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Digital.CSIC. Repositorio Institucional del CSIC
oai:digital.csic.es:10261/280150
Dataset. 2019

SUPREMET HACKATHON

  • González-Recio, Oscar
This data set contains information on the rumen microbiome of 340 dairy cows, sequenced within the METALGEN project (RTA2015-00022-C03).-- Sequenced with a MinION from Oxford Nanopore Technology., The purpose of this data set is to serve as a training exercise to predict a complex phenotype using metagenomic data within the workshop SUPREMET 2019 "Supercomputación para la predicción de enfermedades y caracteres complejos usando información del metagenoma"., METALGEN, Ministerio de Ciencia, Innovación y Universidades, RTA2015-00022-C03., Peer reviewed

DOI: http://hdl.handle.net/10261/280150
Digital.CSIC. Repositorio Institucional del CSIC
oai:digital.csic.es:10261/280150
HANDLE: http://hdl.handle.net/10261/280150
Digital.CSIC. Repositorio Institucional del CSIC
oai:digital.csic.es:10261/280150
PMID: http://hdl.handle.net/10261/280150
Digital.CSIC. Repositorio Institucional del CSIC
oai:digital.csic.es:10261/280150
Ver en: http://hdl.handle.net/10261/280150
Digital.CSIC. Repositorio Institucional del CSIC
oai:digital.csic.es:10261/280150

Digital.CSIC. Repositorio Institucional del CSIC
oai:digital.csic.es:10261/280152
Dataset. 2019

INVENTARIO NACIONAL DE RECURSOS FITOGENÉTICOS CEREALES DE INVIERNO

  • Rosa, Lucía de la
  • García, Rosa M.
Cereales de invierno 2020., Peer reviewed

Proyecto: //
DOI: http://hdl.handle.net/10261/280152
Digital.CSIC. Repositorio Institucional del CSIC
oai:digital.csic.es:10261/280152
HANDLE: http://hdl.handle.net/10261/280152
Digital.CSIC. Repositorio Institucional del CSIC
oai:digital.csic.es:10261/280152
PMID: http://hdl.handle.net/10261/280152
Digital.CSIC. Repositorio Institucional del CSIC
oai:digital.csic.es:10261/280152
Ver en: http://hdl.handle.net/10261/280152
Digital.CSIC. Repositorio Institucional del CSIC
oai:digital.csic.es:10261/280152

Digital.CSIC. Repositorio Institucional del CSIC
oai:digital.csic.es:10261/280163
Dataset. 2022

DATASETS OF "SOLUTE TRAPPING AND THE MECHANISMS OF NON-FICKIAN TRANSPORT IN PARTIALLY SATURATED POROUS MEDIA"

  • Ben-Noah, Ilan
  • Hidalgo, Juan J.
  • Jiménez-Martínez, Joaquín
  • Dentz, Marco
[Methodological information] Velocity probability density functions (vpdfs) and breakthrough curves (BTC) for different saturation degrees (65, 70, 80, and 100) and molecular diffusion coefficents (D) were calculated from direct numerical simulation using COMSOL multiphysics as described in the paper "Solute Trapping and the Mechanisms of Non-Fickian Transport in Partially Saturated Porous Media", With funding from the Spanish government through the ‘Severo Ochoa Centre of Excellence’ accreditation (CEX2018-000794-S)., I.B.N, M.D. acknowledge funding from the European Union’s Horizon 2020 research and innovation programme under the Marie Sklodowska-Curie grant agreement No. HORIZON-MSCA-2021-PF-01 (USFT). I.B.N. , J.J.H. and M.D. acknowledge the support of the Spanish Research Agency (10.13039/501100011033), Spanish Ministry of Science and Innovation through grants CEX2018-000794-S and HydroPore PID2019-106887GB-C31. J.J.H. acknowledges the support of the Spanish Research Agency (10.13039/501100011033), the Spanish Ministry of Science and Innovation and the European Social Fund ``Investing in your future'' through the ``Ram\'on y Cajal'' fellowship (RYC-2017-22300). J.J.M. gratefully acknowledges the financial support from the Swiss National Science Foundation (SNF, grant nr. 200021 178986)., Peer reviewed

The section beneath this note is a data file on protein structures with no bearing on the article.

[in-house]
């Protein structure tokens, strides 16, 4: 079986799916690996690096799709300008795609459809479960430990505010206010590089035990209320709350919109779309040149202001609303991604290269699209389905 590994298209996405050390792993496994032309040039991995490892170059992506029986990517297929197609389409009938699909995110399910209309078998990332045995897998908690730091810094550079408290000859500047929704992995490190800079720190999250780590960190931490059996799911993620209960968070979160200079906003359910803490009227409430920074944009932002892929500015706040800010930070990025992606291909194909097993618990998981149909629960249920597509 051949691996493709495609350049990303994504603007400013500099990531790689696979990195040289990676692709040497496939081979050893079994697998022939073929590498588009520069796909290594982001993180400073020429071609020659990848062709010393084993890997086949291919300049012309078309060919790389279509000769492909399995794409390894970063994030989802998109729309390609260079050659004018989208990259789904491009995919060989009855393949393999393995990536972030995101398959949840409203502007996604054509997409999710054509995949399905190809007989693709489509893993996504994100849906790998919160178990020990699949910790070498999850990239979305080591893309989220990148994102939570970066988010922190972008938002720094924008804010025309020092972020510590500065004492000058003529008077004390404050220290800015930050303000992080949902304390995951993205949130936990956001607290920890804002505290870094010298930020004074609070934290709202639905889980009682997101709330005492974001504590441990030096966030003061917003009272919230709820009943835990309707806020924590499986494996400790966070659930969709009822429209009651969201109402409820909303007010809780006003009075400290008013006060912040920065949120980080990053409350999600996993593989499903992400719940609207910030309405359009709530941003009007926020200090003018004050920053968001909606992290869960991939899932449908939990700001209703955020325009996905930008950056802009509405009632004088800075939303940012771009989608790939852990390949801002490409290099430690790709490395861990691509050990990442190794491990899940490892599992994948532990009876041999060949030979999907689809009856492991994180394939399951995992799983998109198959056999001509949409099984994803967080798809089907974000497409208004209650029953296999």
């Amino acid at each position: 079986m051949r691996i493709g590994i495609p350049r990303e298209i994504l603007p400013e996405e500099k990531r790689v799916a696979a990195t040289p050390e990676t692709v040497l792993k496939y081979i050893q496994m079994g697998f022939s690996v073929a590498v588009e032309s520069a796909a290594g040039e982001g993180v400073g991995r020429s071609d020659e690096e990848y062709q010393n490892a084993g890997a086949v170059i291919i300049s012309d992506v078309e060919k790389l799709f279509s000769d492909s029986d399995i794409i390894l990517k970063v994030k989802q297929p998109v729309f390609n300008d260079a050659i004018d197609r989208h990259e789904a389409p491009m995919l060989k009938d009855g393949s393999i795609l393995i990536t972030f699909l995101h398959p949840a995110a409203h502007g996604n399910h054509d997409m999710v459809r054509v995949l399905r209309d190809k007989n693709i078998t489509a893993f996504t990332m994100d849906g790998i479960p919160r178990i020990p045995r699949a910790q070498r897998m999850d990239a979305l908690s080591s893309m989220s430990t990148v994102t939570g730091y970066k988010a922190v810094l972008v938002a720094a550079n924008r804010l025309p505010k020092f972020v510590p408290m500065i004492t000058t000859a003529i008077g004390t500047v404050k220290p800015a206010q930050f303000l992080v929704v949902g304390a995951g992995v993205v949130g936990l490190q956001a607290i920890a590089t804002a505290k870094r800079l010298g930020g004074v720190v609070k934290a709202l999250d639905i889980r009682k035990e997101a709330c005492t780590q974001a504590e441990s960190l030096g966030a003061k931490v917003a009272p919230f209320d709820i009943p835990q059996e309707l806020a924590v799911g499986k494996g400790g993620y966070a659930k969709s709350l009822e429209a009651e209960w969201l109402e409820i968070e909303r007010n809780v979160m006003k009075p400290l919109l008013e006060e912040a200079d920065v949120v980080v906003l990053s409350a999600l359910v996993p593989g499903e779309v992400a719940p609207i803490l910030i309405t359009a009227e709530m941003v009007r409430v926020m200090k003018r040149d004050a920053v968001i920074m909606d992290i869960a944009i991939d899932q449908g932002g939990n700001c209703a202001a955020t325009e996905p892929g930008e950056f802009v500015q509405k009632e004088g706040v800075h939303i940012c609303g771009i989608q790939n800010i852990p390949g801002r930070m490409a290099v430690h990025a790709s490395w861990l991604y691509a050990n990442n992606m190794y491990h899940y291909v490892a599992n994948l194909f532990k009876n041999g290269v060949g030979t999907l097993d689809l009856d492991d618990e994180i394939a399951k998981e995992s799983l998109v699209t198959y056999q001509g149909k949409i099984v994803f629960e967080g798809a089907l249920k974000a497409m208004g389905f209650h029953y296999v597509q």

DOI: http://hdl.handle.net/10261/280163, https://doi.org/10.20350/digitalCSIC/14753
Digital.CSIC. Repositorio Institucional del CSIC
oai:digital.csic.es:10261/280163
HANDLE: http://hdl.handle.net/10261/280163, https://doi.org/10.20350/digitalCSIC/14753
Digital.CSIC. Repositorio Institucional del CSIC
oai:digital.csic.es:10261/280163
PMID: http://hdl.handle.net/10261/280163, https://doi.org/10.20350/digitalCSIC/14753
Digital.CSIC. Repositorio Institucional del CSIC
oai:digital.csic.es:10261/280163
Ver en: http://hdl.handle.net/10261/280163, https://doi.org/10.20350/digitalCSIC/14753
Digital.CSIC. Repositorio Institucional del CSIC
oai:digital.csic.es:10261/280163

Digital.CSIC. Repositorio Institucional del CSIC
oai:digital.csic.es:10261/280235
Dataset. 2022

DOES THE TEMPERATURE-SIZE RULE APPLY TO MARINE PROTOZOANS AFTER PROPER ACCLIMATION? [DATASET]

  • Calbet, Albert
  • Saiz, Enric
The temperature-size rule hypothesized that there is a negative relationship between the size (volume) of an organism and the temperature. This applies to both unicellular and pluricellular organisms. Here, we question this hypothesis for the particular case of protozoans, because in these organisms the volume is directly related to the consumption of prey, and on most of the occasions the true volume of the cell is unknown. To prove our arguments, we designed a series of experiments with the heterotrophic dinoflagellate O. marina, including functional and numerical responses, time-dependent acclimation responses, and estimation of the protozoan volume during long periods of starvation. Our data showed that, in fact, the observed temperature-size rule in unicellular grazers results from anabolic and catabolic imbalances, and that the relationship between size and temperature weakens after proper thermal adaptation. We also showed that once prey are fully digested, the protozoan’ size is the same irrespectively of the temperature. Finally, we set the basis for proper acclimation during short-term temperature experiments, which specifies that at least 3 days should be allowed for proper temperature acclimation. We also suggest that, for trustable experiments, the grazer should be incubated at the target prey concentration for at least 24h before conducting the experiments. The ecological implications of a lack of correlation between microzooplankton size and temperature are also discussed, This research was funded by Grant PID2020-118645RB-I00 by Ministerio de Ciencia e innovación (MCIN)/AEI/ 10.13039/501100011033 and by “ERDF A way of making Europe”. It is a contribution of the Marine Zooplankton Ecology Group (2017 SGR 87). With the institutional support of the ‘Severo Ochoa Centre of Excellence’ accreditation (CEX2019-000928-S), Para Oxyrrhis marina: Tasas de ingestion a diferentes concentraciones de alimento (presa/ind/d), Tasa crecimiento (µ 1/d), Volumen (µm3); para la presa (Rhodomonas salina): volume (µm3), Peer reviewed